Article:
A lot or a little?
The parents' guide to what's in this game.
What parents need to know
Parents need to know that Petz: Nursery is designed to interface with other Petz games, beginning with Petz: Dogz Talent Show. It can be played without any other games, but part of its appeal is that baby animals from other games can be sent to Petz: Nursery to be cared for. This could result in children requesting that parents purchase additional Petz games. This one decidedly commercial element aside, it’s a wholesome game that teaches players to be good animal owners and how to “parent” a variety of baby animals. It’s not particularly complex and most goals are immediate; children with a first or second grade reading level should be able to figure out how to play and what to do next.
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What's it about?
Part of a deluge of Petz-branded games released by Ubisoft this fall, PETZ: NURSERY lets players play parent to a wide variety of baby mammals, from traditional pets such as Jack Russell terriers, Siamese cats, and golden hamsters to more exotic animals, including pandas, leopards, and polar bears. Animals begin life being fed by a bottle, which players must tip at just the right angle via the touch screen and stylus, and taking rides in a cart, which players pull and maneuver, trying not to spill their young and vulnerable passengers. Other activities include grooming, which involves picking bits of mucous and wax out of your animals’ fur coats, bouncing a balloon back and forth, and trying to get your pet to react to your movements by tapping an on-screen button. Players can also take photos and upload them to Petz.com, as well as receive newborn animals from other Petz games, including Petz: Dogz Talent Show.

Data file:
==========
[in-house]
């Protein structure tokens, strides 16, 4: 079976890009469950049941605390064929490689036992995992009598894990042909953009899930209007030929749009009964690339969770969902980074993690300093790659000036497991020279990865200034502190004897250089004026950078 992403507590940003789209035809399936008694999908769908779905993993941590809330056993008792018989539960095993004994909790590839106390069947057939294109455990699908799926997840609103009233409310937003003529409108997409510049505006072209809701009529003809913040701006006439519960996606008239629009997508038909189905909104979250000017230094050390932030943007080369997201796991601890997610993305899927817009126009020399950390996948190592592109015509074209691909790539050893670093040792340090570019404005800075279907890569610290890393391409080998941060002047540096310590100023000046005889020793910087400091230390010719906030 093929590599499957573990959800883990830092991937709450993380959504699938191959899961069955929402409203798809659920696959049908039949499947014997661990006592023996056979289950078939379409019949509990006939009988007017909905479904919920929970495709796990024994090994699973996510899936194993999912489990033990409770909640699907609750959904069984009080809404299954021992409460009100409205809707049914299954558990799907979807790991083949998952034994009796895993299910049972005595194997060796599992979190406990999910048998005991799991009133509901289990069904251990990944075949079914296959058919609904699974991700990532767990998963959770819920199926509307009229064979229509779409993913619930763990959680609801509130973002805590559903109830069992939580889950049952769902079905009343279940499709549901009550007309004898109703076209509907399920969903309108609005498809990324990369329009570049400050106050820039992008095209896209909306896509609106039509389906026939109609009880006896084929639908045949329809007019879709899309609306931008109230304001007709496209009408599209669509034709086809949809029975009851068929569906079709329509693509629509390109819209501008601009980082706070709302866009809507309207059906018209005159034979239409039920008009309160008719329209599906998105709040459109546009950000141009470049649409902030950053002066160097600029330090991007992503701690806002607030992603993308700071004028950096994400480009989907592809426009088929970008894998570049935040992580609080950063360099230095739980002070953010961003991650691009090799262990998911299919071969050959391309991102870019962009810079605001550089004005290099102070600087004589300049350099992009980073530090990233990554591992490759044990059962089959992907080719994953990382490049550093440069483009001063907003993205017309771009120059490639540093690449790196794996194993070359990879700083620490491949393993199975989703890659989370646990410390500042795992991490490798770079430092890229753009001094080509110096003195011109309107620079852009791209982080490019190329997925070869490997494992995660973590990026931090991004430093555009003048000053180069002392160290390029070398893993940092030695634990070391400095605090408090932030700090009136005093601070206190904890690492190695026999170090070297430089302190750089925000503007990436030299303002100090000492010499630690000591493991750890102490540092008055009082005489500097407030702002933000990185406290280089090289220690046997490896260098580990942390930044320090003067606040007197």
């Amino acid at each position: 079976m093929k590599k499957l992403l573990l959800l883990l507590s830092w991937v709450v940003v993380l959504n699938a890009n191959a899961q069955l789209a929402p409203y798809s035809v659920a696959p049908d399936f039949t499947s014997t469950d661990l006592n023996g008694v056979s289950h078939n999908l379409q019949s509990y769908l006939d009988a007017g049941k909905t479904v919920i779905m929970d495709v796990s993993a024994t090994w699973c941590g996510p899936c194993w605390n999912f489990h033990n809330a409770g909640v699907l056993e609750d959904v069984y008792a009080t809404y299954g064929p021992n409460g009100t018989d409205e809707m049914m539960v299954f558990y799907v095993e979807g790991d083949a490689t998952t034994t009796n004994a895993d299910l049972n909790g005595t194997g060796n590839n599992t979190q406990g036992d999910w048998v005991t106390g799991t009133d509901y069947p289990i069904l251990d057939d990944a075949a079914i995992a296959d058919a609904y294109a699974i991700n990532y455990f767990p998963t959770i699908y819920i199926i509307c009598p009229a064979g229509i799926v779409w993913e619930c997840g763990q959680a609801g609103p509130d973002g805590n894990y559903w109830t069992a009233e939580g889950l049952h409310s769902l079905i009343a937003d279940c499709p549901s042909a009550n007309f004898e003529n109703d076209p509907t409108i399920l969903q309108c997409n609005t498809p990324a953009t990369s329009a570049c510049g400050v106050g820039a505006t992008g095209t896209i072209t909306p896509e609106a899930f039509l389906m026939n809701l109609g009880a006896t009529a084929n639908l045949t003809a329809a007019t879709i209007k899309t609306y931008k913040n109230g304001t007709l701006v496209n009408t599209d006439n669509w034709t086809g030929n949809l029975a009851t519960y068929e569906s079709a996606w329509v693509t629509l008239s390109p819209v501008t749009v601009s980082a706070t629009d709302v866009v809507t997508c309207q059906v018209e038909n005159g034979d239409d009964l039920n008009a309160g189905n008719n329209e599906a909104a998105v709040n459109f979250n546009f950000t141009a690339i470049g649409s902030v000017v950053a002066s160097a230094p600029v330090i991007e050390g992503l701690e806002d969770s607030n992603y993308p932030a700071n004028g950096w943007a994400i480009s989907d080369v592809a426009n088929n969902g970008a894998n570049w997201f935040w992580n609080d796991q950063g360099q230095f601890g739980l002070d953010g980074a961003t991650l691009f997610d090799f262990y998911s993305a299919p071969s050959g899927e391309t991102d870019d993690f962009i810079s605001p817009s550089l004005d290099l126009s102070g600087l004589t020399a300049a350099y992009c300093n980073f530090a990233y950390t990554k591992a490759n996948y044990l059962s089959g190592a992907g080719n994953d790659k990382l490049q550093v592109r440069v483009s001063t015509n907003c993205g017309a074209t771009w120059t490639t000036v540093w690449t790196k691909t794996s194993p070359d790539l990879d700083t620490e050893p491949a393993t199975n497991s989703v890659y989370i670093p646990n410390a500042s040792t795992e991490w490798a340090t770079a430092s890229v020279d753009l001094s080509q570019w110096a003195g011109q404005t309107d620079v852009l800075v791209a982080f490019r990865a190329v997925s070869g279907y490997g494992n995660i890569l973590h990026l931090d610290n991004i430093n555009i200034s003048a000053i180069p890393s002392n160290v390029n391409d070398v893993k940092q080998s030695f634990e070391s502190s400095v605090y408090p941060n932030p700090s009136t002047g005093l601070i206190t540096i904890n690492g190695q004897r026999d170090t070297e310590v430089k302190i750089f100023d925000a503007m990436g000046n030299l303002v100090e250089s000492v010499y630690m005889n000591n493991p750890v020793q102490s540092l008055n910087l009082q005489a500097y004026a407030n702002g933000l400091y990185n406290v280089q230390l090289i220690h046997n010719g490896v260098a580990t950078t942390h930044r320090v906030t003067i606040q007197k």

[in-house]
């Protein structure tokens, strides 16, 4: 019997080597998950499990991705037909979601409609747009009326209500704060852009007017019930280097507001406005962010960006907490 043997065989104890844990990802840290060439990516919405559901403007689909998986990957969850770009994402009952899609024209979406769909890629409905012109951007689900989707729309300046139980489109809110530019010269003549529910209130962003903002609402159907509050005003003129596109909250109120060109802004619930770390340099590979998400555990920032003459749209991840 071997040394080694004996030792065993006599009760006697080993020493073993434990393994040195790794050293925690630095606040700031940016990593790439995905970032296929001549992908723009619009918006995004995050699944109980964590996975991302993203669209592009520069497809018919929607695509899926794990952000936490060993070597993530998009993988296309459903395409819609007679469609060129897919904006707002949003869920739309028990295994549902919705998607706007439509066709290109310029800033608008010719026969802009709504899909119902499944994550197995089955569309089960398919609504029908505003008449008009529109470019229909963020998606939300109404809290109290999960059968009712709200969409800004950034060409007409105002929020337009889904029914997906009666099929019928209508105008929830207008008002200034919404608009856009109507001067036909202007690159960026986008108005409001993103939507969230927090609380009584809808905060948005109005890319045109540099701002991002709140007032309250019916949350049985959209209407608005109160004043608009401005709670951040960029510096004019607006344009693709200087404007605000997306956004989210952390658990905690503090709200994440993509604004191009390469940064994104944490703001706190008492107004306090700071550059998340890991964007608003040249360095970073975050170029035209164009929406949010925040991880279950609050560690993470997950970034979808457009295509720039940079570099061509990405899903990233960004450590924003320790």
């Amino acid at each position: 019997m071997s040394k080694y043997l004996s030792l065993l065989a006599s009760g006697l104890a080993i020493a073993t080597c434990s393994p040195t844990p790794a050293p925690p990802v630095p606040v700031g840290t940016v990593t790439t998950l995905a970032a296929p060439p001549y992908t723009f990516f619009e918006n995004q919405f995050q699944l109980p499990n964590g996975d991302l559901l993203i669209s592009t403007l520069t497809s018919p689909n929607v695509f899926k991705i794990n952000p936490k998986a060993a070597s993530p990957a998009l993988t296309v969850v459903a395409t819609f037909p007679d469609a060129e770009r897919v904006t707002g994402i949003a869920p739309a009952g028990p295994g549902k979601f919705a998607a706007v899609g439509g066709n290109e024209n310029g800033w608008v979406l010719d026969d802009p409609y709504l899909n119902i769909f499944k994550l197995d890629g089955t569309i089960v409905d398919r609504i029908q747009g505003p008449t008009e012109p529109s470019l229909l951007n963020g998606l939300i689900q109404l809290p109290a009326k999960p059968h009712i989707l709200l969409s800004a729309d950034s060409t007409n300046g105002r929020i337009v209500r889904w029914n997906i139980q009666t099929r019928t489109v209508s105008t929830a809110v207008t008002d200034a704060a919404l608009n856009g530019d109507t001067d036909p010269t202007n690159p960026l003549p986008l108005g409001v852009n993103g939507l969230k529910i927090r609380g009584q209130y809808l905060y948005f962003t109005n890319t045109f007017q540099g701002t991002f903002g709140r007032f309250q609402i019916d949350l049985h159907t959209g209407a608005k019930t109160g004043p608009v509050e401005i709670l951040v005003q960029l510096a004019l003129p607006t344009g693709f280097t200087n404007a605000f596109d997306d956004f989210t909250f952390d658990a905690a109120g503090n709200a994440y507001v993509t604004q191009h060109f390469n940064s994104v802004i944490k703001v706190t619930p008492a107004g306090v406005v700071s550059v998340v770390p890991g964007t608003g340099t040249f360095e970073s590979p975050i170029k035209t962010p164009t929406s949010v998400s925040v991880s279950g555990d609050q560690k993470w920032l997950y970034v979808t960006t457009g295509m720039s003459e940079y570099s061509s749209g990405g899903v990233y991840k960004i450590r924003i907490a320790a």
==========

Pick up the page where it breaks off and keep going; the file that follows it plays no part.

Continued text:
Is it any good?
What’s here is fine. Kids will likely enjoy feeding and grooming their pets and watching them grow. The problem is, there’s not much to it, and much of it is very similar to what can be found in other Petz games. In fact, the cart riding minigame here is virtually identical in feel and control to the skateboarding minigame in Petz: Dogz Talent Show. Ditto for the food stirring game.
What’s more, the game’s shtick—that players can download newborn animals from certain other Petz games—seems almost to be proof that the primary reason for this game to exist is simply to make parents buy more Petz products so that they can interface with one another. There’s no reason the few bits of original play and functionality in this game couldn’t have been included in other Petz games to make them slightly deeper experiences. As is, Nursery comes off as a product designed to lure unsuspecting players and parents into buying yet another Petz product.
Online interaction: This game allows children to upload pictures of their animals to Petz.com, where they can be shared with friends. Kids will neither see nor interact with any other players during this process.
Talk to your kids about ...
Families can talk about the difference between human and animal babies. How are their requirements the same? How are they different? Animals tend to mature much faster than people. Why do you think that is?
Families can also discuss whether this game should have been a separate release in the Petz series, or if its functionality ought to have been included in other Petz games. Does it seem complete? Does it feel as though there is enough here to keep players interested?
For kids who love nature and animals
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